The Difficulties of Large-scale Worlds


Final Fantasy: XV may be the most controversial entry of the series to date. There are both positives and negatives—many people that like it and many people that believe it is a stain that tarnishes the name. Did Square Enix succeed in world-building? Let’s take a look.

First, let’s start with weaknesses of the entry. The world of Eos is massive and on a scale that none of the other entries can compare to. For RPG fans this seems like a dream, doesn’t it? Unfortunately, this is the biggest contributor to why fans dislike the game. We had a massive landscape that, sadly, was mostly empty. Enemies were scarce out in the open, and secrets were few to none. Straying off the path is rarely rewarded and when it is, the reward is hardly worth it.

Before the release of Final Fantasy: XV, we were given a movie (Kingsglaive) and an animated series (Brotherhood: Final Fantasy XV), both prequels. This, to me, is where Square failed the most. The movie was the prologue to the story and contained important information as to why the game is even happening. If you didn’t watch the movie you missed out on 1/4th of the game. It is a prologue that was needed in the game but was cut out. The journey of the four main characters is the best part of the game but if you didn’t watch Brotherhood: Final Fantasy XV you would have no clue as to why our band of brothers were together in the first place.

Square failed to deliver a complete experience due to putting necessary information in forms other than the game but there’s still beauty to be found in game—mainly the journey of Noctis, Prompto, Gladio, and Ignis. As all Final Fantasy games go, we must save the world from the encroaching darkness. All four of the characters have their shortcomings as people but all four together balance that out and become a family faster than we can blink.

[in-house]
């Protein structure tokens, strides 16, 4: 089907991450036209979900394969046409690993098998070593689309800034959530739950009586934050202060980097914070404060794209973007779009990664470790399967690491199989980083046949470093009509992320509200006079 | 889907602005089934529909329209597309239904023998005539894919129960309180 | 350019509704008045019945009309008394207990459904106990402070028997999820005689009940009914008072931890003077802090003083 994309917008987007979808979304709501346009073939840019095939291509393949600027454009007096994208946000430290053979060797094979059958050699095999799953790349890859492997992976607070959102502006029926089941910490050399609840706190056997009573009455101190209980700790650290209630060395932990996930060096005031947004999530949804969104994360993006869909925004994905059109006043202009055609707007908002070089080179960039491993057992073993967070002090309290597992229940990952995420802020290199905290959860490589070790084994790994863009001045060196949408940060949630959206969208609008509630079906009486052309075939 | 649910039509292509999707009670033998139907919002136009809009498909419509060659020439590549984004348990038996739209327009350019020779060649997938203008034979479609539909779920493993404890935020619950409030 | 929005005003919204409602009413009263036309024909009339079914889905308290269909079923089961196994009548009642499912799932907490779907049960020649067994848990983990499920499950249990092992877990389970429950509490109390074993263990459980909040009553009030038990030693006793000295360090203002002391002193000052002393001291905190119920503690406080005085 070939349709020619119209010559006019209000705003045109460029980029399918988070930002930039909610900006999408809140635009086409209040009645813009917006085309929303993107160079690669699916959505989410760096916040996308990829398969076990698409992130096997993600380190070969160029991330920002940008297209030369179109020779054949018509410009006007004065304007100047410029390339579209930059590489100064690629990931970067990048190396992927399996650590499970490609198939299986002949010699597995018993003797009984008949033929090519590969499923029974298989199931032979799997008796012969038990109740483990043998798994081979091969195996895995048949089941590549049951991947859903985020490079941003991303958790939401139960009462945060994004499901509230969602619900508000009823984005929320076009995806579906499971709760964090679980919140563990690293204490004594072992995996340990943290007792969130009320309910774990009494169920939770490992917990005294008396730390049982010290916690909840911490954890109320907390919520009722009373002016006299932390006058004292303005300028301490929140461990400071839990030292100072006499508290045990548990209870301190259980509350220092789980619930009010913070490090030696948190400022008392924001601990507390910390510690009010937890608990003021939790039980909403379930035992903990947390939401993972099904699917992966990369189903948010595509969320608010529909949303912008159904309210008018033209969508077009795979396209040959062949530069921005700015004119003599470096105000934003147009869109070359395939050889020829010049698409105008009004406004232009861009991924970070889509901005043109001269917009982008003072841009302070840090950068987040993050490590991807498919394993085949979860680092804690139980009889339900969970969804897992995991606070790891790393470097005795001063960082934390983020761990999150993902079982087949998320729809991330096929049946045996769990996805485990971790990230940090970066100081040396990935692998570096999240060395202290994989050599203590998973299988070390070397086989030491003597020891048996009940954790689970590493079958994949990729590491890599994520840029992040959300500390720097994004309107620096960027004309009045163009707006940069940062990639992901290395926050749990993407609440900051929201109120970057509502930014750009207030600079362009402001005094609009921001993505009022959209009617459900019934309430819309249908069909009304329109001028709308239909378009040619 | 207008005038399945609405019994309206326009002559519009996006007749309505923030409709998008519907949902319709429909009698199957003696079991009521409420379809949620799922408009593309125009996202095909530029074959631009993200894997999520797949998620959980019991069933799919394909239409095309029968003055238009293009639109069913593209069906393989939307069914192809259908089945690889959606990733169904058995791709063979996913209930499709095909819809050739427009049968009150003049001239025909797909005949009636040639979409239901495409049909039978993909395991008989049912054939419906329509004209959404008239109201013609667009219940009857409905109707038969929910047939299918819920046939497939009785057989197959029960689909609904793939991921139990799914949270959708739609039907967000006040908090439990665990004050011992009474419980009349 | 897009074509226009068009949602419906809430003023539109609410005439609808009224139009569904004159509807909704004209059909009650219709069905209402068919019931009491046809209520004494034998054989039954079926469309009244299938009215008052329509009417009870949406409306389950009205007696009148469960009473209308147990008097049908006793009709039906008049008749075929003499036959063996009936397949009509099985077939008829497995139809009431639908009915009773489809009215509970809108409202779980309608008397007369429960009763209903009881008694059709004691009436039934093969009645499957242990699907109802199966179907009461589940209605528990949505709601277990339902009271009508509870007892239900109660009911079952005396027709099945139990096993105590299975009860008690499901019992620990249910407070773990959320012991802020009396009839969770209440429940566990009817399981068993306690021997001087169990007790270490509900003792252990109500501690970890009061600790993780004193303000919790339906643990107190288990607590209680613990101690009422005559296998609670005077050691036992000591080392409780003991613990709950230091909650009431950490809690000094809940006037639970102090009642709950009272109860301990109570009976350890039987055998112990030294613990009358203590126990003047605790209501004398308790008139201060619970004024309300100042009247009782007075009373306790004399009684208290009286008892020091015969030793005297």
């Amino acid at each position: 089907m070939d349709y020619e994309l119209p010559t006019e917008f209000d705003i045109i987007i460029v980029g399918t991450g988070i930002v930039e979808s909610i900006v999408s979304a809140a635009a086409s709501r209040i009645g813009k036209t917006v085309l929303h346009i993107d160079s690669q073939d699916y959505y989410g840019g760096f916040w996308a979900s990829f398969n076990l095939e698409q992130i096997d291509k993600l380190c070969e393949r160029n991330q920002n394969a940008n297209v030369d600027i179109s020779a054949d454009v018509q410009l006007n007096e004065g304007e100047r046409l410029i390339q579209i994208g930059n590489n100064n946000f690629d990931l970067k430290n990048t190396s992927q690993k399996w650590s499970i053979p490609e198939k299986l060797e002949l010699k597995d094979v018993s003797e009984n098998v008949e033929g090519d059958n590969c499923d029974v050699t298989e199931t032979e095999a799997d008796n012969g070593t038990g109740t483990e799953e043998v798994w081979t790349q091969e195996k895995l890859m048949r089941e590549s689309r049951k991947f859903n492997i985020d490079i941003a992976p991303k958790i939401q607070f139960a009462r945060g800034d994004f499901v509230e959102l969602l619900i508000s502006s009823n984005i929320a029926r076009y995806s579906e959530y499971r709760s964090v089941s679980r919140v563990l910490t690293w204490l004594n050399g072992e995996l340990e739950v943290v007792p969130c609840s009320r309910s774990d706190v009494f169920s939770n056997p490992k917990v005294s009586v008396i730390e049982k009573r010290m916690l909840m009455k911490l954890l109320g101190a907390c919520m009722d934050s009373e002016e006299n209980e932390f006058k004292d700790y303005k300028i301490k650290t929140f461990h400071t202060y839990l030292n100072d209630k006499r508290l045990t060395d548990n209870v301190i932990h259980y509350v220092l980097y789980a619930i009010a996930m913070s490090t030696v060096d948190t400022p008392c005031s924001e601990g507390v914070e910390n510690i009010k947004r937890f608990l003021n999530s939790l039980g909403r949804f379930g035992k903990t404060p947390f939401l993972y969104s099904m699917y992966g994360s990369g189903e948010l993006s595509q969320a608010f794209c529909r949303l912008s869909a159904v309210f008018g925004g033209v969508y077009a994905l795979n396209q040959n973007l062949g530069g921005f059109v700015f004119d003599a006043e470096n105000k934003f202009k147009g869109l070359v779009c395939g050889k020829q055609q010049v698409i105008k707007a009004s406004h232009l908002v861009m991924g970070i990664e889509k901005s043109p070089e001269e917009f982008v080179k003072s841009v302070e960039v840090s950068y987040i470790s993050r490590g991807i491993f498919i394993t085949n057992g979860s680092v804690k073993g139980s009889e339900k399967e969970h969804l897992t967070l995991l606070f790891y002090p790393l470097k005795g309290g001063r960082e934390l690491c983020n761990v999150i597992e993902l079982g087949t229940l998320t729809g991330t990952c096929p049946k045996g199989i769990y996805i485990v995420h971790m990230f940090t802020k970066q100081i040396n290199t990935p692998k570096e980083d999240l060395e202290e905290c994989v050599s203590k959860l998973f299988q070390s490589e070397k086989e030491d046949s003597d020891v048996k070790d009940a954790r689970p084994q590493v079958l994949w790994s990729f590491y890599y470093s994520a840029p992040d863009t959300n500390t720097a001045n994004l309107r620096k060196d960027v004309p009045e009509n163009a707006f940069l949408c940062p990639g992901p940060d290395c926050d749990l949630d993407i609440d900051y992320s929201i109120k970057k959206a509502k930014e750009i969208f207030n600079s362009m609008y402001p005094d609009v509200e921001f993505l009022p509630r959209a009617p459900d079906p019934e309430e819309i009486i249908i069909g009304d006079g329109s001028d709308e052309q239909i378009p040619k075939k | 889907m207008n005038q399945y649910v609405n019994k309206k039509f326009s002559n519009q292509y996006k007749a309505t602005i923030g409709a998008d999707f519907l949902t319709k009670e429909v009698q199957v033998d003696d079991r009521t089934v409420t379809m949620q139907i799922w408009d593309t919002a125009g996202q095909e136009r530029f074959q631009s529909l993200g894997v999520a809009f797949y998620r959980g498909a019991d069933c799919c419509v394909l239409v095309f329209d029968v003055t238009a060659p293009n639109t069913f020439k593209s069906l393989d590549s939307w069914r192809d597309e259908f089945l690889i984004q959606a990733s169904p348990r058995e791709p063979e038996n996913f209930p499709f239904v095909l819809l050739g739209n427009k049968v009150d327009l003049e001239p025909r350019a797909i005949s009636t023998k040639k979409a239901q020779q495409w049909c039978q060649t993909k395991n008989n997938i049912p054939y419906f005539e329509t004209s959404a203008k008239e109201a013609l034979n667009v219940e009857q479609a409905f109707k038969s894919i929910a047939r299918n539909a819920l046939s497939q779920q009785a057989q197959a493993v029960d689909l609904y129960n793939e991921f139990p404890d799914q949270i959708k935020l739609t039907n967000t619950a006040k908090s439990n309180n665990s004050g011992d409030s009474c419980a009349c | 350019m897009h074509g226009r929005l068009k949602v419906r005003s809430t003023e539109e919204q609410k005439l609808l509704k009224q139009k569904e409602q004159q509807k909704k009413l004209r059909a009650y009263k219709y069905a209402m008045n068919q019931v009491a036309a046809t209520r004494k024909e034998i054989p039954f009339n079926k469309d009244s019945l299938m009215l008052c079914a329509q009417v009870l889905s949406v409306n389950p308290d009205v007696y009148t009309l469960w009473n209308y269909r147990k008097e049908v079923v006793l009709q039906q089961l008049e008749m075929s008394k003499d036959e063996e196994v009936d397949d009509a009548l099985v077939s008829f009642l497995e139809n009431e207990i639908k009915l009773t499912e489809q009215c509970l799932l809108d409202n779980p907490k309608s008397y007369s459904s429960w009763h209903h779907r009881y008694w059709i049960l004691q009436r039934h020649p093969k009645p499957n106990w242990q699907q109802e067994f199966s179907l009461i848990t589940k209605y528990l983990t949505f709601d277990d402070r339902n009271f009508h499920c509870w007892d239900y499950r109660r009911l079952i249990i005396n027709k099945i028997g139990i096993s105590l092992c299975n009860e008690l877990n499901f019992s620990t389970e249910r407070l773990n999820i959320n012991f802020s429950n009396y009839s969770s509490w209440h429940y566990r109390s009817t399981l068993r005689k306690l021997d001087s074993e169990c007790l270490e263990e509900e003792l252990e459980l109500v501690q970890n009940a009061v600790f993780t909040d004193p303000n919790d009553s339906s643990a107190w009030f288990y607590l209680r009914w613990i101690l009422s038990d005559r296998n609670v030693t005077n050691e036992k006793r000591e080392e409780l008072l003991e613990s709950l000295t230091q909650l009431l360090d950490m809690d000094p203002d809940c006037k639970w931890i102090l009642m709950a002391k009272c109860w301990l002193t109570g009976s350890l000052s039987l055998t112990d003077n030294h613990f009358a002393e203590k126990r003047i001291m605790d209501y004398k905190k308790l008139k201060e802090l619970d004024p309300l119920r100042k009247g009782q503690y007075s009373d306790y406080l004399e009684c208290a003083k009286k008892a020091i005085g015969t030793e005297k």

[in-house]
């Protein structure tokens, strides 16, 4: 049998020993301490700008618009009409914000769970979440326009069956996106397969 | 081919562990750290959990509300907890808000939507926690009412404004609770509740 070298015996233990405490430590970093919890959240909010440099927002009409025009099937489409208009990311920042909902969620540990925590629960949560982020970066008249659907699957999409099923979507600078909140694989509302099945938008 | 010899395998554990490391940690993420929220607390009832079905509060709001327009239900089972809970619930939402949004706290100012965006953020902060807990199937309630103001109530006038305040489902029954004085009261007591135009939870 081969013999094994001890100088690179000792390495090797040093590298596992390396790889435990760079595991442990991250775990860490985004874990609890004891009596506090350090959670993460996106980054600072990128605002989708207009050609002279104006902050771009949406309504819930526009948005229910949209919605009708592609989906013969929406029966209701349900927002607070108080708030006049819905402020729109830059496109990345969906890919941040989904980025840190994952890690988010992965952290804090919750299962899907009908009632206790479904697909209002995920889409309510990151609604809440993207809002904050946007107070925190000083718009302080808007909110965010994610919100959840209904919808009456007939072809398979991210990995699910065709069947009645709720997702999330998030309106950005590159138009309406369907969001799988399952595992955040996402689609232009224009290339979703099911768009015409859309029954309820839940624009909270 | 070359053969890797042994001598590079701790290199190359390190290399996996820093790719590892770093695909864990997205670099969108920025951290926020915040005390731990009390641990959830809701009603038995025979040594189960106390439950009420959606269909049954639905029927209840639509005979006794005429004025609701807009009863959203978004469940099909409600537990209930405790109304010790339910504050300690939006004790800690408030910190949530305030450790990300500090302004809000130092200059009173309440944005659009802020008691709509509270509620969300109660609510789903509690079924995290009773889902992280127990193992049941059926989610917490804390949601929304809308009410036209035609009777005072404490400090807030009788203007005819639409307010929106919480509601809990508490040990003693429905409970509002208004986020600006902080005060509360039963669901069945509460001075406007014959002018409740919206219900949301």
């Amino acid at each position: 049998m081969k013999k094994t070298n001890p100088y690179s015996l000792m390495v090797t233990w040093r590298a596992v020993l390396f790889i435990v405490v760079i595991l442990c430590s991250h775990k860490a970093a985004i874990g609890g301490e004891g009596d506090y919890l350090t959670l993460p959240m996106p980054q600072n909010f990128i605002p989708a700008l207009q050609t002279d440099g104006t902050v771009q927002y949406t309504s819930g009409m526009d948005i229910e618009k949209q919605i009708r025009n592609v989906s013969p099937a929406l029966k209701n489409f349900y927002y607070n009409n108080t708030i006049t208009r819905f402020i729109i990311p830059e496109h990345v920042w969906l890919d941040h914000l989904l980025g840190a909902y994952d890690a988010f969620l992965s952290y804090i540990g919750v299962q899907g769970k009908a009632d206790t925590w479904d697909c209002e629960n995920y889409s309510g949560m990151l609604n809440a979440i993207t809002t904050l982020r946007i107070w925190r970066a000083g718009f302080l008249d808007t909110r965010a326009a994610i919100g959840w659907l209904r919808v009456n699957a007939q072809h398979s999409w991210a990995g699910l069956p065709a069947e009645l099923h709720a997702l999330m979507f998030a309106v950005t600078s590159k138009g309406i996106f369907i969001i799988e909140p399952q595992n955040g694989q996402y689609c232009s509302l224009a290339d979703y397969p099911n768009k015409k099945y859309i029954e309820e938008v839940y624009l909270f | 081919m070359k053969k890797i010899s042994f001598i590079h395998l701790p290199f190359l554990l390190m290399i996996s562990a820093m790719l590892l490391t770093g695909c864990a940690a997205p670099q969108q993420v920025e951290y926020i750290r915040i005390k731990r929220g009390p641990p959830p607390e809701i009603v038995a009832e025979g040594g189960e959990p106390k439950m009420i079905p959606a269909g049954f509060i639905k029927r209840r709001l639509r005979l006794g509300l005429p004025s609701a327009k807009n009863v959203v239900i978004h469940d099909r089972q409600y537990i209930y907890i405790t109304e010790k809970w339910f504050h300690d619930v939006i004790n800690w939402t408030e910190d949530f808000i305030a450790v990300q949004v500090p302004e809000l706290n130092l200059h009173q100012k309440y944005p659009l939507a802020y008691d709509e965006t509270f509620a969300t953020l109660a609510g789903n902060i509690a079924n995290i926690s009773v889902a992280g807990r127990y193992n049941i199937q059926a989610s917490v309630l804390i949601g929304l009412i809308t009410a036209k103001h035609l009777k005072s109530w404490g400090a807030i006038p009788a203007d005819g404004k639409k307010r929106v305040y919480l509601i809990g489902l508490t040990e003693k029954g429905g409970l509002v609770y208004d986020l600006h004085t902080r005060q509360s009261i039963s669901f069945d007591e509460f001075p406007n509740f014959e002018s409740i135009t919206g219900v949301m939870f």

The world of Final Fantasy: XV is lacking in depth, but the story most definitely is not. The brief conversations and events that happen between the characters are, to put it simply, beautiful. We watch as all four of them grow, become more vulnerable with one another, and eventually become a party that no other Final Fantasy party can compare to. Sure, their goal is to save the world, but towards the end of the game I recognized that the most important story that was told is brotherhood.

Square created a landscape that was desolate, but their story was as rich as one would desire. It is hard to judge whether this entry should be deemed a failure in terms of world-building or not. They created relationships and characters that will persist beyond the game, but they also failed to create a world as full as their relationships. I don’t think it is one or the other, personally, but it is a game that should be looked at with satisfaction and dissatisfaction.

For people that are interested in creating a fantasy world, I would suggest playing this game as it will teach you many things. But the main thing you should take away from Final Fantasy: XV is that creating a large world needs a lot of planning and time. You can create a massive world but a world that is 1/8th of the size and has every landscape, every town, and every forest mapped out to the final speck of dirt will be much more fulfilling.


Tyler Connolly

Tyler Connolly is a second year student in the Professional Writing program at Algonquin College. He is passionate about fantastical stories of any form. A lot of his time is spent thinking about how little time he has. He is also quite fond of Owls and Foxes.